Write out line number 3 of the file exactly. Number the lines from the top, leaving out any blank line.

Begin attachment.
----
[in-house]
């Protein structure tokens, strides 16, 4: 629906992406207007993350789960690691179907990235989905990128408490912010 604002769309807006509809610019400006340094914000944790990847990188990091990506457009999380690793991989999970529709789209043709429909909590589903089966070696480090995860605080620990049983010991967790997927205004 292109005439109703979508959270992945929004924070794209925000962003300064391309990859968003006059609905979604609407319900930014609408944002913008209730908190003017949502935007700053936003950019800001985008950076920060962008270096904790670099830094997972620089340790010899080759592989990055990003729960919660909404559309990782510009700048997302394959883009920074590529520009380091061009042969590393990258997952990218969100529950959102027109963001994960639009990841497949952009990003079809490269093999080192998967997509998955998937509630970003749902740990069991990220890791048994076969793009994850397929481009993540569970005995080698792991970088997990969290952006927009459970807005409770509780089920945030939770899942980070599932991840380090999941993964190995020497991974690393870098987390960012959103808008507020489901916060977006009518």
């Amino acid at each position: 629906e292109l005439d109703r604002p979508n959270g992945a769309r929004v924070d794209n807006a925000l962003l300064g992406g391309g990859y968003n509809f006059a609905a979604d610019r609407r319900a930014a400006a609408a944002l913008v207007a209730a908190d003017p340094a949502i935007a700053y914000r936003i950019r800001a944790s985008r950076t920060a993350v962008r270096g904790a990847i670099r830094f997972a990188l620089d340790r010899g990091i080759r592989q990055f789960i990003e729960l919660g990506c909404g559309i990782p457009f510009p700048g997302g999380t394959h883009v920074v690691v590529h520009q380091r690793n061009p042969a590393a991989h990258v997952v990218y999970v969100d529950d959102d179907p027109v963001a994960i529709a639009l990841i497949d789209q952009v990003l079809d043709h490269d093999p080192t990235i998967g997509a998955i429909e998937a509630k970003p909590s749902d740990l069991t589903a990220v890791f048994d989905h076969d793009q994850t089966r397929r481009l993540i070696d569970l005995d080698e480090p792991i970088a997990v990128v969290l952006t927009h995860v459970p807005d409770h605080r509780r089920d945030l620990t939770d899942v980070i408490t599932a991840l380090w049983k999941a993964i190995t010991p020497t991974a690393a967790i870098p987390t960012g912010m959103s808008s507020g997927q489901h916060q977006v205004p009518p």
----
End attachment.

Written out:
């Amino acid at each position: 629906e292109l005439d109703r604002p979508n959270g992945a769309r929004v924070d794209n807006a925000l962003l300064g992406g391309g990859y968003n509809f006059a609905a979604d610019r609407r319900a930014a400006a609408a944002l913008v207007a209730a908190d003017p340094a949502i935007a700053y914000r936003i950019r800001a944790s985008r950076t920060a993350v962008r270096g904790a990847i670099r830094f997972a990188l620089d340790r010899g990091i080759r592989q990055f789960i990003e729960l919660g990506c909404g559309i990782p457009f510009p700048g997302g999380t394959h883009v920074v690691v590529h520009q380091r690793n061009p042969a590393a991989h990258v997952v990218y999970v969100d529950d959102d179907p027109v963001a994960i529709a639009l990841i497949d789209q952009v990003l079809d043709h490269d093999p080192t990235i998967g997509a998955i429909e998937a509630k970003p909590s749902d740990l069991t589903a990220v890791f048994d989905h076969d793009q994850t089966r397929r481009l993540i070696d569970l005995d080698e480090p792991i970088a997990v990128v969290l952006t927009h995860v459970p807005d409770h605080r509780r089920d945030l620990t939770d899942v980070i408490t599932a991840l380090w049983k999941a993964i190995t010991p020497t991974a690393a967790i870098p987390t960012g912010m959103s808008s507020g997927q489901h916060q977006v205004p009518p």